where the parameters have usual meaning. Figure 7 shows variations in errors on (filled markers) and (empty markers) as a function total mass of then binary for three different mass ratios () and four different spin configurations (each with fixed spin magnitudes of 0.9 and 0.8 for heavier and lighter component, respectively). Here again, the spin orientations chosen are those where both the black hole spins aligned, heavier component aligned and other anti-aligned, heavier component anti-aligned other aligned and both the spins anti-aligned to the orbital angular momentum axis, respectively from left to right of Fig. 7. One of the first things we observe is that estimates of (which characterizes spin-induced deformations of the heavier BH) is consistently better than those of (which characterizes spin-induced deformations of the lighter BH) for all mass-ratio and spin configurations. This is not surprising since we assign higher spins to heavier black holes which induce larger deformations and leads to better estimates for parameters characterizing those deformations. We also note that is measured with smaller errors for systems which are more asymmetric and if the heavier BH is aligned with the orbital angular momentum axis. Note that there are no clear trends when the heavier BH is anti-aligned to the binary’s orbital angular momentum axis. On the other hand, is measured better when the binary is close to symmetric and either heavier BH or both black holes are anti-aligned to the orbital angular momentum axis.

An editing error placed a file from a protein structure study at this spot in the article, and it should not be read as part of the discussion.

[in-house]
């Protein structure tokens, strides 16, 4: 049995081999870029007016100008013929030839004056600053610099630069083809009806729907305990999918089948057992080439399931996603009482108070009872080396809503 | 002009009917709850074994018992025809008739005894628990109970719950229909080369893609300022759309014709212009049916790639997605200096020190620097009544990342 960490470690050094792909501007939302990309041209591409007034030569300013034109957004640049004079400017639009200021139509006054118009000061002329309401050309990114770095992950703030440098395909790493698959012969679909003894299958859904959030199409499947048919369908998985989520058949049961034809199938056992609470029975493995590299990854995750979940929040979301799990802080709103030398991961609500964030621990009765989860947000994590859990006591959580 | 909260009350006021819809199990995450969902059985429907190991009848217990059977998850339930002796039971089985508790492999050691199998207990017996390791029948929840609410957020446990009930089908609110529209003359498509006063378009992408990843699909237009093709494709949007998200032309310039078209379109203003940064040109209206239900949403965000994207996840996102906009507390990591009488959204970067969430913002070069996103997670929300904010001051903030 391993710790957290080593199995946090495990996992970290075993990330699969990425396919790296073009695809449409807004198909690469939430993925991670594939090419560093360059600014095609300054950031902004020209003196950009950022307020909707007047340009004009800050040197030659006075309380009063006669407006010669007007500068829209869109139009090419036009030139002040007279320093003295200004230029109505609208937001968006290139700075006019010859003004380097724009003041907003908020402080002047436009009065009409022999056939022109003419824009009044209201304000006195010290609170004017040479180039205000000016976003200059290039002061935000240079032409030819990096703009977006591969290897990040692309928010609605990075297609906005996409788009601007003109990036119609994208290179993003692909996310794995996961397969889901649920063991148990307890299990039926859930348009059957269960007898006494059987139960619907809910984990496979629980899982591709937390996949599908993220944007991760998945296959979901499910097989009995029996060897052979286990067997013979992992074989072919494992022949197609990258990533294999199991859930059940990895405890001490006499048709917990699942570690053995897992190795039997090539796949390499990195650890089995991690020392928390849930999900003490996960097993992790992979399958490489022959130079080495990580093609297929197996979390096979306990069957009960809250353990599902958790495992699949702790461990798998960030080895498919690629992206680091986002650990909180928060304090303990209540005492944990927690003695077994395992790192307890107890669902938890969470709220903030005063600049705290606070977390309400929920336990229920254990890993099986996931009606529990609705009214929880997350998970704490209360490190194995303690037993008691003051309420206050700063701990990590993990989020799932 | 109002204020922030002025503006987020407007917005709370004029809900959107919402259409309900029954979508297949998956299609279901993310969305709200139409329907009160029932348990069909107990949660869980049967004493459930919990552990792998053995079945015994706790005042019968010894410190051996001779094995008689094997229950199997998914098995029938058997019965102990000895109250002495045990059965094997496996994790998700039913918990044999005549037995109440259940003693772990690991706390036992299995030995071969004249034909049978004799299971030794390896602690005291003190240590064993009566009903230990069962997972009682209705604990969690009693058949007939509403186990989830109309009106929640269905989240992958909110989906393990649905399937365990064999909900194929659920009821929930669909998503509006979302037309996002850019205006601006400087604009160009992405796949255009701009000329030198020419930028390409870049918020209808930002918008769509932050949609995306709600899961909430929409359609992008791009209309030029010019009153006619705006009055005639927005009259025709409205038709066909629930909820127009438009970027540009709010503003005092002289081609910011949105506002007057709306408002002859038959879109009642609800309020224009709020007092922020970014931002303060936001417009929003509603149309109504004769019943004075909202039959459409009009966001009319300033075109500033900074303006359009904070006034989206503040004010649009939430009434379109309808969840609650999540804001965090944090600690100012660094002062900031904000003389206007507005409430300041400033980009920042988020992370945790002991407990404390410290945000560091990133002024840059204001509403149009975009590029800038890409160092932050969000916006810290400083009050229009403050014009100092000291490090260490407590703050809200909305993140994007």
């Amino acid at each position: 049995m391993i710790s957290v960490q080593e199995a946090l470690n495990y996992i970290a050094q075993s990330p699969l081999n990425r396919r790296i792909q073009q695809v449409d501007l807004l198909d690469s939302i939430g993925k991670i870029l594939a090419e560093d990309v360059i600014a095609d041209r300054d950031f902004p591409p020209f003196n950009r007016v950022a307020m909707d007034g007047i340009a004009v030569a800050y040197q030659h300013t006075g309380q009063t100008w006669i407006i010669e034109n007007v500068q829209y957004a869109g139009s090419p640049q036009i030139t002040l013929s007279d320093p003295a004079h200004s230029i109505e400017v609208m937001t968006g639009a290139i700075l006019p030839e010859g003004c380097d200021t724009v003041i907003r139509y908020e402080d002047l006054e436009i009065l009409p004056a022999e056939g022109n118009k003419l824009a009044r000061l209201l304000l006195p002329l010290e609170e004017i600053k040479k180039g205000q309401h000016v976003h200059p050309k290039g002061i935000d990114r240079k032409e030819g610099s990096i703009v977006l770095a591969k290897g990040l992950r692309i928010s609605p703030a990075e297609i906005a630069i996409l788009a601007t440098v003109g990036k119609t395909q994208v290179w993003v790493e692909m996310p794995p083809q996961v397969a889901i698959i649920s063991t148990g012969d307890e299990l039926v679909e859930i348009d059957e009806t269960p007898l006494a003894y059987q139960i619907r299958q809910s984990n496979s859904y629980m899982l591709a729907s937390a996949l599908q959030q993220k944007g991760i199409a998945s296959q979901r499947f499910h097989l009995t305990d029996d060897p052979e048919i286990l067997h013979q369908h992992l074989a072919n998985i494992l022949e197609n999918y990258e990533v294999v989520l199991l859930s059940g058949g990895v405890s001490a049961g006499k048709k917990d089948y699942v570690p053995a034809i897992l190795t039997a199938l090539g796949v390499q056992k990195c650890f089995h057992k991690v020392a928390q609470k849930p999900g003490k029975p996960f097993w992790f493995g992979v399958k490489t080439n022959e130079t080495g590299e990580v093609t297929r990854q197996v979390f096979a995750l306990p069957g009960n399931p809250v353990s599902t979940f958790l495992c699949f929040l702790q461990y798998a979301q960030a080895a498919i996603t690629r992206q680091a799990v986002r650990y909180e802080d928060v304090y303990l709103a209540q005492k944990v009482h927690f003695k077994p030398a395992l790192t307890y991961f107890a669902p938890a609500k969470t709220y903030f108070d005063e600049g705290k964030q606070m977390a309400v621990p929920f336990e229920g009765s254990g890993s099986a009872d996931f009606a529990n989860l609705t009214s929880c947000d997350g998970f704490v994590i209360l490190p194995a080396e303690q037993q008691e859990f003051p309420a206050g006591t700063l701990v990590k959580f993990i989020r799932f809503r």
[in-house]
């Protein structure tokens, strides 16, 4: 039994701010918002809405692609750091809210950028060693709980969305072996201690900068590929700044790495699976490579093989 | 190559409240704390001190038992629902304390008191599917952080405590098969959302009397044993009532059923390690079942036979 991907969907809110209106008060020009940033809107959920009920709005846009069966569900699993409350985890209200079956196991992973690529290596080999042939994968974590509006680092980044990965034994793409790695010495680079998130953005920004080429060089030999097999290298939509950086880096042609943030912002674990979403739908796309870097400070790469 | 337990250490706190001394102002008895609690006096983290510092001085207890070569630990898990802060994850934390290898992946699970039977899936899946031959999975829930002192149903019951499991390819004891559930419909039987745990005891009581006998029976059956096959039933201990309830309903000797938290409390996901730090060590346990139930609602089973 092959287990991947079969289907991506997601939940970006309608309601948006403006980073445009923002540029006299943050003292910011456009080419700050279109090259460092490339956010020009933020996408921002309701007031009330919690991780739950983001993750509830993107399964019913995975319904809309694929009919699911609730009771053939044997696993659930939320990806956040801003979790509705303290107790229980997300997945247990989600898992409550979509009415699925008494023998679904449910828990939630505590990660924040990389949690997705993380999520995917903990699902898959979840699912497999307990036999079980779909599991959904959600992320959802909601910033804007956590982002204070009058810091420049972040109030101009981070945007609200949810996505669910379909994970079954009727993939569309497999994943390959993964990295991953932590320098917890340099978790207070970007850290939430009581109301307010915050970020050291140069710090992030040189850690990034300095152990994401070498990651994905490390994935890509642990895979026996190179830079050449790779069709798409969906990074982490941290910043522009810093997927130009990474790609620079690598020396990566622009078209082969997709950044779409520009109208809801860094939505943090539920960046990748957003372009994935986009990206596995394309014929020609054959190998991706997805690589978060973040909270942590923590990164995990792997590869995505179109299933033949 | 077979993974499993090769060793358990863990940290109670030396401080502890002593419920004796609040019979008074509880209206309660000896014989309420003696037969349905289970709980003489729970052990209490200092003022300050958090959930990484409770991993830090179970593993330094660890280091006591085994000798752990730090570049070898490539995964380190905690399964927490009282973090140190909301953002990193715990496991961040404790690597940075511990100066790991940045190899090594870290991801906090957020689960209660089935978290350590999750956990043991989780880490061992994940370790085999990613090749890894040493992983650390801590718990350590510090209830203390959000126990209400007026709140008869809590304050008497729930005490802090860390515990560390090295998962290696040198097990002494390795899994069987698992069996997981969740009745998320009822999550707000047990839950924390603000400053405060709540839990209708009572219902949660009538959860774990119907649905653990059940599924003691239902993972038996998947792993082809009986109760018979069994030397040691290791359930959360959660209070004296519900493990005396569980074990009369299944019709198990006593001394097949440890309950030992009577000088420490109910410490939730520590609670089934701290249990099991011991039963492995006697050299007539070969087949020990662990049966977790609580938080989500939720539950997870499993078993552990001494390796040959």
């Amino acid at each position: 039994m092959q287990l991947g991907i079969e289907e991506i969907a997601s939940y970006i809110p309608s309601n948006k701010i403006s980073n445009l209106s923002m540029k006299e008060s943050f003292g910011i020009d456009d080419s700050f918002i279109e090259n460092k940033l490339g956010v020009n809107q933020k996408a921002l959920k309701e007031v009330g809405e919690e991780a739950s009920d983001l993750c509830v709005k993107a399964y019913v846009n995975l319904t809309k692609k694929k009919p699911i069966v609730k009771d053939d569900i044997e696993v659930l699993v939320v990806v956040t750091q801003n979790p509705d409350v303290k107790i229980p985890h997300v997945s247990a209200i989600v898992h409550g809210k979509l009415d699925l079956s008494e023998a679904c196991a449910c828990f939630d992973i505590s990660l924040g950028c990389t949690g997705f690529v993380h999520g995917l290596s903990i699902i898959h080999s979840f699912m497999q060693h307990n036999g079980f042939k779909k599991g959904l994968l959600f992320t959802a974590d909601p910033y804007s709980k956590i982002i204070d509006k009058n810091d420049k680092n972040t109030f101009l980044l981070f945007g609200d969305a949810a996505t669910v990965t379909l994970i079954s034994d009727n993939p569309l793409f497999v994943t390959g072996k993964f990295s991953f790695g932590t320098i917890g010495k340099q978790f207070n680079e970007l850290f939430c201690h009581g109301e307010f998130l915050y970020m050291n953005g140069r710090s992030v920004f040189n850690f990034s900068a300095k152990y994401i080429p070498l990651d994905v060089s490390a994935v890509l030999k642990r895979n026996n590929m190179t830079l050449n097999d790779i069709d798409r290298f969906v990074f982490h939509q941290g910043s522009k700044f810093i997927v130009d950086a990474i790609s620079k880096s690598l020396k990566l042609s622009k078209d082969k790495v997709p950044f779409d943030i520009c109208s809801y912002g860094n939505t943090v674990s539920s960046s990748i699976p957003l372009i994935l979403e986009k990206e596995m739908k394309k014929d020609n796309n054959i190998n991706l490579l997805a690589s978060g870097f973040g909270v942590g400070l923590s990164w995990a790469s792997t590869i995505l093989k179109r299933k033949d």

## V Conclusion

In three different set of numerical experiments discussed above, we find that improved sensitivities of third-generation detectors (Cosmic Explorer or Einstein Telescope) over the current advanced LIGO detectors not only allow us to significantly constrain the leading spin-induced effects in gravitational waveforms but also enable us to explore a much wider mass and spin parameter space (Sec. IV.1). As expected, estimated bounds using the two third-generation (Cosmic Explorer or Einstein Telescope) are comparable with a slight favor towards Cosmic Explorer configuration for high mass systems whereas the low mass, aligned spins systems benefit the most from the improved low frequency sensitivity of ET-D. We also showed that at least for a narrower parameter space it would be possible to put stringent bounds on the first two spin-induced multipole moments (quadrupolar and octupolar) simultaneously to assess the nature of the involved compact binary (see Sec. IV.2 above). This also means one would be able to constrain four multipole moments of compact binary system facilitating a thorough probe of their BBH nature. Finally, the possibility of bounding the leading spin-induced moment for each binary component was explored in Sec. IV.3. We find that although this could be used to rule out a class of exotic compact objects constituting the binary one would not be able to confirm the BH nature of the involved binary components due to larger error estimates.

Acknowledgement: The authors thank M. Saleem for useful discussions. We thank Anuradha Gupta for useful comments on the manuscript. K. G. A. and N. V. K were partially supported by a grant from Infosys foundation. K. G. A. acknowledges the Indo-US Science and Technology Forum through the Indo-US Centre for the Exploration of Extreme Gravity, grant IUSSTF/JC-029/2016. K. G. A also acknowledges partial support by the grant EMR/2016/005594. This document has LIGO preprint number P1800325.